Human Trafficking

Citation metadata

Author: Tish Davidson
Editor: Laurie J. Fundukian
Date: 2013
The Gale Encyclopedia of Public Health
Publisher: Gale, a Cengage Company
Document Type: Topic overview
Pages: 4
Content Level: (Level 4)

Document controls

Main content

Full Text: 
Page 462

Human Trafficking

Definition

Human trafficking is the illegal recruitment, transportation, and trading of humans for sexual exploitation, forced labor, or the removal of organs. Human trafficking is also commonly known as modern-day slavery.

Page 463  |  Top of Article

Description

Human trafficking is considered one of the fastest growing crime industries. It is the second largest crime industry in the world, directly behind the drug trade. Although similar in name, human smuggling is different from human trafficking. In human trafficking, victims are forced or coerced with deception to be taken to a new city or country. They are then held against their will and exploited. In human smuggling, a person voluntarily hires people, without deception, to get them into a new country. They are then free to go their own way once they reach the destination. Although victims of human trafficking are often taken to a new country, many victims remain in their country of origin. Human smuggling, on the other hand, always takes place across borders.

Each year, an estimated 700,000 to 4 million women and children are trafficked. Most trafficked women and children are sexually exploited, forced to work as prostitutes, strippers, or participate in pornography. Women and children may also be exploited for labor, forced to work for no or very little pay, used for their organs, or forced to be soldiers in armed conflicts. Men can also be victims of human trafficking, and are most often forced into labor, used for their organs, or forced to become soldiers.

Human trafficking is a large industry generating an estimated $32 billion each year. On average, each forced labor victim generates $13,000 each year, some generating up to $67,200 a year.

Full Text: 

Demographics

Human trafficking takes place around the world. Victims of human trafficking come from over 127 countries and are sent to more than 137 countries. In total, as many as 161 countries are believed to be affected by human trafficking through being a source, transit, or destination country. Although the majority of victims are between the ages of 18 and 24, over 1.2 million children are also trafficked each year. Estimates for the number of victims trafficked vary. The United Nations (UN) estimates that between 700,000 to 4 million women and children alone are trafficked each year. Another UN statement estimated that 2.4 million people are suffering from human trafficking at any one time, with two out of every three victims being a woman or child.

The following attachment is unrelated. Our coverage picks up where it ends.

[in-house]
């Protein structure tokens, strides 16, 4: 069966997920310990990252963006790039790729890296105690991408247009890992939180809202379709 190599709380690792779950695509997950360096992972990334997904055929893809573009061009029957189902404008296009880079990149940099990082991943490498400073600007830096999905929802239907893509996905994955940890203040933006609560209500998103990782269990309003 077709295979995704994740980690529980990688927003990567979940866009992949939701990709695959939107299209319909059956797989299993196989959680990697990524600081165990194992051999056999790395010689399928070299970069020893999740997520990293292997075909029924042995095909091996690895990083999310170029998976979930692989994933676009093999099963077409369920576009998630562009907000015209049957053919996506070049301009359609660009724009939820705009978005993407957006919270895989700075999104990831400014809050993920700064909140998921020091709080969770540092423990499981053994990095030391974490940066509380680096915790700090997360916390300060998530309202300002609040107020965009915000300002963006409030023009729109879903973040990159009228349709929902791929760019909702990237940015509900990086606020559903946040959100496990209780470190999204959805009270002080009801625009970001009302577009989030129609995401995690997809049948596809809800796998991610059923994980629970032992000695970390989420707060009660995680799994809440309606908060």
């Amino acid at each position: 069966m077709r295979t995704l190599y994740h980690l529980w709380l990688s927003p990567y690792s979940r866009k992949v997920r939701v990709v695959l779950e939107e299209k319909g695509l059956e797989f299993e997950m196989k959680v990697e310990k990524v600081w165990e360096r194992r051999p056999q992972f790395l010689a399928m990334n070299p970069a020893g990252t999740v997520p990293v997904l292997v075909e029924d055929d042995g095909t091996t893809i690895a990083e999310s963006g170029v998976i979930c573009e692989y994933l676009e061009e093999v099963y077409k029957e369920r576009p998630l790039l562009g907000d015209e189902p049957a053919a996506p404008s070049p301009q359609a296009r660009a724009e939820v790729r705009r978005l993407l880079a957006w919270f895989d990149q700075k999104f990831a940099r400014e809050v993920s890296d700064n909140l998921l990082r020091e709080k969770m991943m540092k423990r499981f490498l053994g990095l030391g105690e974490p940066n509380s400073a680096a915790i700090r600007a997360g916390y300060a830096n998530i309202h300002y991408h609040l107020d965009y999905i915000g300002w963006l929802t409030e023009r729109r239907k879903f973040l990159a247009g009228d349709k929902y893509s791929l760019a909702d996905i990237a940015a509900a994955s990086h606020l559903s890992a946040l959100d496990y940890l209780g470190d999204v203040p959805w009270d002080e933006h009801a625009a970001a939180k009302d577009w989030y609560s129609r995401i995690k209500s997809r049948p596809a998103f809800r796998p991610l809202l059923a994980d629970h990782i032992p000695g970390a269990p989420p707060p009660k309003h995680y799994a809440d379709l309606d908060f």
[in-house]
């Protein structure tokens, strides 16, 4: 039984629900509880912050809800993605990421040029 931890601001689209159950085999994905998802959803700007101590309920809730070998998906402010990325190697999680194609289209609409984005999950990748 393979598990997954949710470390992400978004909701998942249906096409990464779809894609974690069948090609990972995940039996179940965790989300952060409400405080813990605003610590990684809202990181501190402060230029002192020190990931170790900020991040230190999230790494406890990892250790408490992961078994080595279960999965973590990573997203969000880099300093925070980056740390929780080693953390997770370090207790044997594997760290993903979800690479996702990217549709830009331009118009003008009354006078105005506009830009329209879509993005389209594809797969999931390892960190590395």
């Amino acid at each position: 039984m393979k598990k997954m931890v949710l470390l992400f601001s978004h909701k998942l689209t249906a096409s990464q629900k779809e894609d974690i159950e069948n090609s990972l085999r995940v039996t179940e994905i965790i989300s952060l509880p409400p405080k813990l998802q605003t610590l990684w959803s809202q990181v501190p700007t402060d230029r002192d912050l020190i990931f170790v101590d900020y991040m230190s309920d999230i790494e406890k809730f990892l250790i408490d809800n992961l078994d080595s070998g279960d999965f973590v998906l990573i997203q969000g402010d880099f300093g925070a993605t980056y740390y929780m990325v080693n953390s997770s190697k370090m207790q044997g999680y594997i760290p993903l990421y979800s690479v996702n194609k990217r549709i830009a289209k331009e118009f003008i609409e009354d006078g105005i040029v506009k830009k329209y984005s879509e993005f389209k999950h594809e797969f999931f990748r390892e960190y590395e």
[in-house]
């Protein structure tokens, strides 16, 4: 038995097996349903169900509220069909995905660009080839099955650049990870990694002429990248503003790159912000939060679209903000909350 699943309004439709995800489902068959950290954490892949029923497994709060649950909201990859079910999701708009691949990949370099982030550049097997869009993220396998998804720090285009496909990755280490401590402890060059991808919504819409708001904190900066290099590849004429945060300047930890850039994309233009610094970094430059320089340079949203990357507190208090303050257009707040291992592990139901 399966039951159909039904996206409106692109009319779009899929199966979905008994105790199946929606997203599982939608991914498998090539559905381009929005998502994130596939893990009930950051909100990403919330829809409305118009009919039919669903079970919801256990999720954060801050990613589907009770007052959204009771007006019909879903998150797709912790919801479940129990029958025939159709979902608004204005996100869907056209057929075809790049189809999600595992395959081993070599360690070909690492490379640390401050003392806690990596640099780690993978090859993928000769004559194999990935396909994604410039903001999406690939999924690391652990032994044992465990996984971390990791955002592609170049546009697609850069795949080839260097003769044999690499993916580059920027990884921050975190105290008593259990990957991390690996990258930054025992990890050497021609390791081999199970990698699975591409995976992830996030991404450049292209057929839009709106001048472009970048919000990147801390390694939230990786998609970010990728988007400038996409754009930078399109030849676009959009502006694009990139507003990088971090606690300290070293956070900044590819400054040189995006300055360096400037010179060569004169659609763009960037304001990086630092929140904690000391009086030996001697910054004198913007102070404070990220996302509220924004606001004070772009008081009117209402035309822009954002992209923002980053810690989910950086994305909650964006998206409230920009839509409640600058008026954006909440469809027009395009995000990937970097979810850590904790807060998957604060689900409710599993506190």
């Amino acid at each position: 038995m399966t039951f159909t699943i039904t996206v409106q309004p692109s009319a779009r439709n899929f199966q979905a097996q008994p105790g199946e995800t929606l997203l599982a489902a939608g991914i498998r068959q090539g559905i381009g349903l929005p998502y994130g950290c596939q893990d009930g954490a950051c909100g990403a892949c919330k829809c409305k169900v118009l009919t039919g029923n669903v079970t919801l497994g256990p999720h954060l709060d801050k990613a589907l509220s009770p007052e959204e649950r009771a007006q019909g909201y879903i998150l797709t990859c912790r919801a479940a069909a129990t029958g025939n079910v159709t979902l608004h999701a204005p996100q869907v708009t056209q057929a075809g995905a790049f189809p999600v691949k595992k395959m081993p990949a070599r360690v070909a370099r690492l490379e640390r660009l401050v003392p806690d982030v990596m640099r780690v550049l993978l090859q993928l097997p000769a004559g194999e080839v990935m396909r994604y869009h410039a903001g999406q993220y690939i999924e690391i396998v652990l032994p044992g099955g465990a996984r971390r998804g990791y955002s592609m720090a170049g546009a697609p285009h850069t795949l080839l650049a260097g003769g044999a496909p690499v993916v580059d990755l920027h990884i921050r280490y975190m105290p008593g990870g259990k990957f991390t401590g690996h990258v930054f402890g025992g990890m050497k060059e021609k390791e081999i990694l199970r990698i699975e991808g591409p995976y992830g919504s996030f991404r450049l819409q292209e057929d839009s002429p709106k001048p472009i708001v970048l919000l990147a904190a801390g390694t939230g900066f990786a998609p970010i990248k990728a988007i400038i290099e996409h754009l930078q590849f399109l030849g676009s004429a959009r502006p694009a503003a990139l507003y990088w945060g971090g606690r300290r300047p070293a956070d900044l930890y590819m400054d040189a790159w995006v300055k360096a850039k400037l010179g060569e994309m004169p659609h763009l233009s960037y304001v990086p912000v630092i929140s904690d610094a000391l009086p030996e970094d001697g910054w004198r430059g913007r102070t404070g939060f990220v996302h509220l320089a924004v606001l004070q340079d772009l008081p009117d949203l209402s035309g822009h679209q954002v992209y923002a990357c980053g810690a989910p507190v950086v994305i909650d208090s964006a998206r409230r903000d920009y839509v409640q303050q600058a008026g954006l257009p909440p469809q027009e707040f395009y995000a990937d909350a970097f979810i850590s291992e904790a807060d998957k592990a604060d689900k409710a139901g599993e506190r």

Victims of human trafficking come from all racial and ethnic groups. The largest number of victims come from Asia and the Pacific. A majority of victims have vulnerable backgrounds and come from war-torn or economically poor areas. Often, human traffickers deceive people looking for work, promising a good job and better life in another country. These people are then held against their will once they arrive in the new country. Other victims may be runaway teens, kidnap victims, drug addicts, tourists, refugees, or the homeless. As unemployment around the world rises, more people are in danger of becoming victims of human trafficking.

Origins

There is no one time or event agreed upon as to when human trafficking began. Although slavery has been around for thousands of years, many feel that human trafficking did not get its start until the time of white slavery. White slavery is the name given for the use of deceit, force, or drugs to entrap women or children into prostitution. White slavery first got attention during the same time black slavery was beginning to be abolished in countries such as the United Kingdom. Although now it is believed that the actual number of white slavery cases was small, during this same period, there was an increase in women migrants from Europe travelling abroad to search for work making them more vulnerable.

What to do about white slavery was first discussed at a conference in Paris in 1895, and was again a topic at conferences in London and Budapest in 1899. In 1899, and again in 1902, an international conference against white slavery was held in Paris. An agreement was signed in Paris in 1904, known as the International Agreement for the Suppression of the White Slave Traffic. This agreement focused not only on the safety of women and children, but also the repatriation of migration workers.